A study of the operation of two stroke, four stroke Essay Example
A study of the operation of two stroke, four stroke Essay Example

A study of the operation of two stroke, four stroke Essay Example

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  • Pages: 3 (557 words)
  • Published: September 18, 2017
  • Type: Case Study
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The primary purpose of the cooling system is to prevent the engine from overheating by dispersing excess heat into the surrounding environment. Additionally, it aids in rapidly heating up the engine and maintaining a steady temperature. Most automobiles come with a cooling system that includes a radiator and water pump. The water moves around the cylinders before passing through the radiator for cooling. However, some vintage cars use an air-cooling system which makes their engines lighter but hotter, possibly leading to reduced engine longevity and overall performance.

A piston inside an engine can be explained as a cylindrical metal part that oscillates vertically within the cylinder.

The task of the connecting rod is to link the piston to the crankshaft. Its capability to swivel at both ends allows its angle to adjust as it alternates between forward and backward movements while concurrently rotating crankshaft occurs.



Similar to the operation of a jack-in-the-box, the purpose of the crankshaft is to transform vertical motion from the piston into a rotating action.

Camshaft and Valve System

The intake and exhaust valves operate at the correct timing to allow the entry of air and fuel and the expulsion of exhaust. When compression and combustion occur, both valves remain closed to ensure a sealed combustion chamber.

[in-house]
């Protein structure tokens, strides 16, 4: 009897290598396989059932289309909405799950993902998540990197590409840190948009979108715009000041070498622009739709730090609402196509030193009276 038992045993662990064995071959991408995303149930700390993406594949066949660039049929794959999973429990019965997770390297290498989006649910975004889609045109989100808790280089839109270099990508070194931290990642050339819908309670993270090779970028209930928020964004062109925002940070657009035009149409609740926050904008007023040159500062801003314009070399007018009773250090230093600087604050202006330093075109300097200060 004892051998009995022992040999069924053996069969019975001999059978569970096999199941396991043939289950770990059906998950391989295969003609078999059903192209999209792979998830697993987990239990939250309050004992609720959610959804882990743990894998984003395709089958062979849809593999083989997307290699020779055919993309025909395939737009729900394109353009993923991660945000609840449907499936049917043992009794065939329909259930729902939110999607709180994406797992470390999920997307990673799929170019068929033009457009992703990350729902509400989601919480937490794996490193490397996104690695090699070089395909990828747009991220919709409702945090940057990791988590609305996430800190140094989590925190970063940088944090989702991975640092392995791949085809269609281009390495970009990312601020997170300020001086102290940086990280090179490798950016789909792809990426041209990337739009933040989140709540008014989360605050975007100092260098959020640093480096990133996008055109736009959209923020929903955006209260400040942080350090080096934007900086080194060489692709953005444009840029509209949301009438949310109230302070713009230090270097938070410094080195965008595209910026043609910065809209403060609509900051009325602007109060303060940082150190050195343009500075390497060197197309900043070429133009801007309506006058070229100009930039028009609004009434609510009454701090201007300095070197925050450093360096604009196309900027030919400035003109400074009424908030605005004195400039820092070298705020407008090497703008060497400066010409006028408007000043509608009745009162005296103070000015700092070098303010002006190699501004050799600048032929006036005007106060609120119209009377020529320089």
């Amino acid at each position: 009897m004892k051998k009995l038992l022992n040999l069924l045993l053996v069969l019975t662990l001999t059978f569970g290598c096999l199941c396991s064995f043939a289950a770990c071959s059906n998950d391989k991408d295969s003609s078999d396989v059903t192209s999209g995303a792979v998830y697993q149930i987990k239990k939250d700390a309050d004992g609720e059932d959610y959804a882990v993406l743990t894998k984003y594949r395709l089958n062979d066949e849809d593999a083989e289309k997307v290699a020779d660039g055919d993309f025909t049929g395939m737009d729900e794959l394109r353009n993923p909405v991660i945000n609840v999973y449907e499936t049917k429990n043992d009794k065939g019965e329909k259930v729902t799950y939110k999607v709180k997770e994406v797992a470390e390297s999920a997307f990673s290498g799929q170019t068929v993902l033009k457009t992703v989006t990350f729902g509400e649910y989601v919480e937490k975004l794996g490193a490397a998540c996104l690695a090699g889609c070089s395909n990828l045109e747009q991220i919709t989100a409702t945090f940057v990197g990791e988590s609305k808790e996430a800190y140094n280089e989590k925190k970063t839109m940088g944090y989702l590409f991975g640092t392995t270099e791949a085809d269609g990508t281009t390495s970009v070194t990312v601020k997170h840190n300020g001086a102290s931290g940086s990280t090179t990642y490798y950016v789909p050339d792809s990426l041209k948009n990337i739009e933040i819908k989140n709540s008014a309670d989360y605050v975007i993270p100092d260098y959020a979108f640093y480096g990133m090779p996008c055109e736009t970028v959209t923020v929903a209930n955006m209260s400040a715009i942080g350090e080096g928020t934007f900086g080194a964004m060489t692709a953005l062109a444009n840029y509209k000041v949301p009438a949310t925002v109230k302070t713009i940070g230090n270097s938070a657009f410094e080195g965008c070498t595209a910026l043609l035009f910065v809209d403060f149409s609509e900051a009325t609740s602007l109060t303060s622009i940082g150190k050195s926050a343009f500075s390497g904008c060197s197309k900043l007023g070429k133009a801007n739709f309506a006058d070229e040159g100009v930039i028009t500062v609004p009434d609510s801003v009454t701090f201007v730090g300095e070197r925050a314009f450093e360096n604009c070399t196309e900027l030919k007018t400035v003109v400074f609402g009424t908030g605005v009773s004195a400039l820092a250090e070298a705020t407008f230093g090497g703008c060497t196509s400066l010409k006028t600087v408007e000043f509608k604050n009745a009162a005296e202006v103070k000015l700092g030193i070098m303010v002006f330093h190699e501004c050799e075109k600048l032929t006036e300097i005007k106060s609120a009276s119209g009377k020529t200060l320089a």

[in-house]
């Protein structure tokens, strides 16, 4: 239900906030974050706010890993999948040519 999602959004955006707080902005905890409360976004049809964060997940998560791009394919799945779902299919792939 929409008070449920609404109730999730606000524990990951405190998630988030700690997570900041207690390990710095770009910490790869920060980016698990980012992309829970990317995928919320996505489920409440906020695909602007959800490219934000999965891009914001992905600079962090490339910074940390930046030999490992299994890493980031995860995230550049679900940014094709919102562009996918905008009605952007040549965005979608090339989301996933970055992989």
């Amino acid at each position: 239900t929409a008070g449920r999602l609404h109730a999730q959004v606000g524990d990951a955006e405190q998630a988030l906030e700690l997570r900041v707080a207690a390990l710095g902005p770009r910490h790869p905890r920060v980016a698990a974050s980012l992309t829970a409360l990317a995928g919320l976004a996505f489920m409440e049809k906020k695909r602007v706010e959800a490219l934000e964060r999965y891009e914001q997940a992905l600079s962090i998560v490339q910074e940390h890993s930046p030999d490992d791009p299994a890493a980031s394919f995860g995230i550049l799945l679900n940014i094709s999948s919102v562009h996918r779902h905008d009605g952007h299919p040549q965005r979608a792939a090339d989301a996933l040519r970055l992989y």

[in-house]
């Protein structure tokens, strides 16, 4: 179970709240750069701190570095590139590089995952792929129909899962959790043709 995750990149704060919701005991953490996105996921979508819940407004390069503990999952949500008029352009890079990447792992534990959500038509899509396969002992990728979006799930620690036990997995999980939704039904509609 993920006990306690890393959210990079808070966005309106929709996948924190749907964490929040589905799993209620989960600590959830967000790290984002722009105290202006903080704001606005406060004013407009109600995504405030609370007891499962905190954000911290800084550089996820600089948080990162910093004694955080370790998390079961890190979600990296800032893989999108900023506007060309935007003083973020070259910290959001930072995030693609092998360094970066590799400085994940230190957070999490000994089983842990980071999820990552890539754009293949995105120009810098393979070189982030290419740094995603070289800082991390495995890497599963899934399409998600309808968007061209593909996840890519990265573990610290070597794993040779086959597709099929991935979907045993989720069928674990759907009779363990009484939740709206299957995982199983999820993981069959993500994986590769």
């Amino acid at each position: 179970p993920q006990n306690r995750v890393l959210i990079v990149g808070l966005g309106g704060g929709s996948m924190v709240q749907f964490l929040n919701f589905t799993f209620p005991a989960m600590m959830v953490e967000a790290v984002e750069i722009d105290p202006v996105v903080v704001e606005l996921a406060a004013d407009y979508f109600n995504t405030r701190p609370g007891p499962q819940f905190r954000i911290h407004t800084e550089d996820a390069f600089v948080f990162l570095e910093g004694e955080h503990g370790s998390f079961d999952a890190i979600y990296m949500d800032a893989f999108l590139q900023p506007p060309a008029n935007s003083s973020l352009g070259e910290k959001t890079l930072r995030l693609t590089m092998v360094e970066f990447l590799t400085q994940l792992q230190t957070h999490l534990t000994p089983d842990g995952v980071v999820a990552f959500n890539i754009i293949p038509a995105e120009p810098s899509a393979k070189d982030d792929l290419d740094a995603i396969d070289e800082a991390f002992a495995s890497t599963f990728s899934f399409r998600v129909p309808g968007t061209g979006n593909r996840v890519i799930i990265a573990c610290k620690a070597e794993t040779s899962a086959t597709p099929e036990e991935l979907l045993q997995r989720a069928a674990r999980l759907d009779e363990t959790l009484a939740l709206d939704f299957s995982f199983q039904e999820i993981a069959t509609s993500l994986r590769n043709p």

Functioning of the Engine

A type of internal combustion engine called a diesel engine turns fuel-sourced chemical energy into heat energy within its cylinder. This transformation process is carried out by self-ignition followed by fuel burning in the cylinder after air charge has been compressed inside it.

There are two classifications of diesel engines: two-stroke and four-stroke.

The operation of a two-stroke engine entails the piston being propelled from the cylinder's top du

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to an expanding air-fuel mixture. The piston compresses while moving and is ignited via a spark plug. Exhaust is discharged through another opening in the cylinder. Unlike four-stroke engines that have mobile valves, every time a two-stroke engine's piston reaches its cycle peak, the spark plug ignites. As such, these engines undergo twice as many combustion cycles per rotation compared to others, granting them a higher power-to-size ratio. Notwithstanding, they have high fuel consumption rates and are significant contributors of oil pollution.

Contrarily, a four-stroke engine involves four phases: intake (induction), compression, ignition (combustion), and discharge of exhaust gases (exhaust). These stages transpire over two rotations for each operational cycle in any diesel-powered four-stroke engine.

In an engine, valves are typically governed by a camshaft. This camshaft is equipped with numerous cams along its length that trigger the opening of the valves at appropriate times during intake or exhaust strokes. The rotation speed of the camshaft is half that of the crankshaft. A tappet is located between the valve and cam, offering a surface for the cam to glide on and open up the valve. Different engines have varying placement and quantity of camshafts. Numerous engines employ overhead cams or even dual overhead cams as depicted in the illustration; here, through a flat tappet, cams directly regulate valves. This structure enables greater engine speeds since it establishes a shorter and direct route between the cam and valve which isn't easily extended. In some other engine designs, instead in the crankcase you'll find where they place theircamshafts with its movement relayed via push rod, rocker arms, and valve stems.

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